Recent statistics seem to show that the Church as a whole is
loosing members less rapidly – “bottoming out” was the phrase used in the headlines. Well, I suppose it’s just as well or we’d hit the ground with a real thump as the organised Church collapsed. I know statistics can be helpful and challenging, but I’ve never laid too great a store on numbers, whether they were declining or growing. Of course I like to experience full churches and I rejoice when congregations are growing, but I firmly believe that quality is more important than quantity.
I believe it because it’s what I see in the stories of God’s actions in the world, in the Bible and in the history of God’s people. Gideon won his battle with greatly reduced numbers (God wanted 300 not 32,000 men). Isaiah speaks eloquently about the way God’s purposes will be fulfilled in the small remnant of faithful people. Jesus eschews popularity for the sake of calling only those who are really committed and, of course, at the moment of the supreme act of saving love, is alone on the cross with one or two at the most of his followers nearby. The Christian community began with small numbers of faithful people – as did the Methodist movement – and what mattered to both was not how to be popular, but how to be faithful and committed to living in God’s way in their world.
When numbers grow, there can often be a challenge to the quality of the Christian community. On my visit to China at Easter I discovered that, while the Church is growing rapidly, it is presenting a major problem because of the lack of well trained pastors and large numbers of new Christians with a lack of real understanding of what it means to follow Christ. Many of these new Christians have joined the Church because prayers have been answered by the healing of a loved one. While this is surely a more Gospel-orientated way into the Church than presenting them with the fear of hell-fire, there is the danger that they will fall by the wayside as the going gets tougher. Many of those who followed Jesus because he healed their sick deserted when the way began to get dangerous.
This is why I want to emphasise the vital need for the Church to support members of the Christian community in their discipleship. This is where the quality will count. For too long churches have lived as if people automatically grow in their faith and life of discipleship without putting much effort in. It’s no wonder the Church is thought to be irrelevant in western Europe – in many places it has become irrelevant because no-one actively expresses their discipleship in ways that others can see. What is needed is a Christian community committed to following the way of Christ in today’s world. What we have been doing is trying to build a well equipped Church organisation, and that is a very different animal. The focus of Christ’s ministry was God’s kingdom. Because of this he became unpopular with the religious leaders of his day. They saw him dismantling the carefully preserved structures of their religion, while he saw those structures as often preventing the experience of God’s rule. With Christ, the outcasts were welcomed as they were, no longer excluded until they fitted the pattern required by the religious structures.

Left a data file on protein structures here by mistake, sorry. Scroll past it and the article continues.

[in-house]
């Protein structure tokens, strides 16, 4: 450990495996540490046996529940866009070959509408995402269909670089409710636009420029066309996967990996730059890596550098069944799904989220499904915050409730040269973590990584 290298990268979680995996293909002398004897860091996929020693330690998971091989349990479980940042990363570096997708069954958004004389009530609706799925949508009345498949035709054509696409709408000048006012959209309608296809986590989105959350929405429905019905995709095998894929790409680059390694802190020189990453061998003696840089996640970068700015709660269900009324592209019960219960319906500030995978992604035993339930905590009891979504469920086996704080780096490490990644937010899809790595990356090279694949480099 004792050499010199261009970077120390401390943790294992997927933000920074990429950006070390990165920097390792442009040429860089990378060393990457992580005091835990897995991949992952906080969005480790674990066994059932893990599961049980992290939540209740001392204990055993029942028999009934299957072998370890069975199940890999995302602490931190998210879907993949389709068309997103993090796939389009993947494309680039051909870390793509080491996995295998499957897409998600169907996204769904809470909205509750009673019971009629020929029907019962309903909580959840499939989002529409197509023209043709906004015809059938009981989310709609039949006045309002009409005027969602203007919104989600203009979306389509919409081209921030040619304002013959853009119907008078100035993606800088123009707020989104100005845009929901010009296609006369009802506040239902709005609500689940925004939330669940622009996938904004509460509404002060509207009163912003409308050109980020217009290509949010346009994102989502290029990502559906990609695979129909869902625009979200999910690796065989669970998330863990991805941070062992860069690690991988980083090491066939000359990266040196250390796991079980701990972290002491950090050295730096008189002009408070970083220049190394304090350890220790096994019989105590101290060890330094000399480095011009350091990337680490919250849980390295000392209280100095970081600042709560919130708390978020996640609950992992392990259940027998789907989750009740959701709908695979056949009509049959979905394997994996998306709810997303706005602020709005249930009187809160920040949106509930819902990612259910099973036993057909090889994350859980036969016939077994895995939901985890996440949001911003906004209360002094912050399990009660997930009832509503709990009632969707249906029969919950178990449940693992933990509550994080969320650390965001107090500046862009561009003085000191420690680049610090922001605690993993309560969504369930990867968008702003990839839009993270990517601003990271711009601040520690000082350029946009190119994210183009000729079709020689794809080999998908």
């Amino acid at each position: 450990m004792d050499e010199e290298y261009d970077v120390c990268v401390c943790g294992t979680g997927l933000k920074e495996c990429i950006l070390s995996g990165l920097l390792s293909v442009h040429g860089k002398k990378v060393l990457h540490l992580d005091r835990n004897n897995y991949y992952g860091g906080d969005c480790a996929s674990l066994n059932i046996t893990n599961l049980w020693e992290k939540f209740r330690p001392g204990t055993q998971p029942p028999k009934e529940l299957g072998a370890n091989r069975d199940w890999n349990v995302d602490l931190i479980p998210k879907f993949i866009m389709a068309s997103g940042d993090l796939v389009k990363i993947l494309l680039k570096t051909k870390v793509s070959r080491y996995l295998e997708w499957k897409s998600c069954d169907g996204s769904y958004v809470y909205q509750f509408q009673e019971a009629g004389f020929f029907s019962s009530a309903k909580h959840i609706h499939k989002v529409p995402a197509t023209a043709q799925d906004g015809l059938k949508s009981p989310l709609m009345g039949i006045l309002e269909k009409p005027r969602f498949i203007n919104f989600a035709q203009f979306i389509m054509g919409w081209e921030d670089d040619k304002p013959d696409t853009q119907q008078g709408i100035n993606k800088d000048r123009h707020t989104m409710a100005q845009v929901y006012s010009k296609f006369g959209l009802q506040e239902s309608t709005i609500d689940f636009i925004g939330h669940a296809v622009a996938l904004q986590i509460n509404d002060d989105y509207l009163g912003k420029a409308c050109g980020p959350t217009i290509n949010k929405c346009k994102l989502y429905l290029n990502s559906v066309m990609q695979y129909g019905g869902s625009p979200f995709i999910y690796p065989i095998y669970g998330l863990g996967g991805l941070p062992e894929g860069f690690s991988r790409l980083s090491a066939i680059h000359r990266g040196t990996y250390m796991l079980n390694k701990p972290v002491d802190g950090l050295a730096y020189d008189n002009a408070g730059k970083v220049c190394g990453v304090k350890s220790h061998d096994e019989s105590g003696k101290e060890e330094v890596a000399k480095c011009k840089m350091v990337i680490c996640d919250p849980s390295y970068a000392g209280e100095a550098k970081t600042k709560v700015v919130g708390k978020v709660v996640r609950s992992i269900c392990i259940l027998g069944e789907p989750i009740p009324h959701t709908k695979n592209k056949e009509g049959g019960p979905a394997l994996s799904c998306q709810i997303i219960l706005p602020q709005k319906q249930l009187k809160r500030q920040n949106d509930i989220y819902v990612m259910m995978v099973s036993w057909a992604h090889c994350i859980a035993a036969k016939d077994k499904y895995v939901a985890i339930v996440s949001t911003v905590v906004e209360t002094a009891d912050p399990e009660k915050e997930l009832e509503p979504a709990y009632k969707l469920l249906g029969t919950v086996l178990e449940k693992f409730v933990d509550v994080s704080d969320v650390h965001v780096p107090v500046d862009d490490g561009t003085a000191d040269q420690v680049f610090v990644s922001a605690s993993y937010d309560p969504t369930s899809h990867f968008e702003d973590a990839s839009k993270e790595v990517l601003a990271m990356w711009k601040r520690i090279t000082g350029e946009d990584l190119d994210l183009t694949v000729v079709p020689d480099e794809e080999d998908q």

We need to learn from this pattern of ministry in contemporary Britain. What I mean is that we are doomed to failure if all we concentrate on is how to enable the Church to survive. We have been too inward looking for ages. How many reports to Conference have been about restructuring of one sort or another as opposed to reports about living in God’s world? I know it is important to develop new ways of working, but unless their purpose is clearly and openly to enable the Church and members of the Christian community to engage with the issues of living in today’s world, we are wasting our time. I want to concentrate on what is done in the local circuit in its context.
For me the prime need is to develop ways of supporting people in their everyday discipleship. Offering pious platitudes from the pulpit is not enough, what is needed is encouragement in the hard graft of daily compromise and the challenge which the contemporary world presents to ethical and moral decisions. How do you express the love of Christ in your work situation? What is the Christ-like response in your life to genetic engineering or global warming? If we are called to express the reality of God’s rule in the world, these are the kinds of challenges we must meet – and there is no easy black and white answer. We must find a way of encouraging each other in the struggle of discipleship where what is right for one person or in one situation may not be so for another. My own belief is that we have to produce the same kind of support and challenge as was present in early Methodist class meetings. I don’t want to go back to the way things were, but the principles of engaging with Scripture, developing a relationship with the risen Christ through personal and corporate devotion and being accountable to one another for the expression of the Christian way in daily life have to be present in the Church today.
This is best achieved by enabling small groups to develop where love and trust become the basis of challenging and supportive relationships, where confidences can be shared, failures forgiven and realistic aims agreed. Such groups don’t have to be bound by denominational boundaries or even the boundaries of the Church. God’s call is not just to “religious” people. The Church as we know it, in its Methodist and other guises, may well not last more than another generation, but God’s kingdom will not fail and those who are committed to the Way of Christ will never fail. It’s the quality of our discipleship that will count, whatever happens to our structures.
The Revd Graham Carter is president of the Methodist Conference 2006-7 and Chair of the Darlington District
Headline Winter 2006/7 pp9-10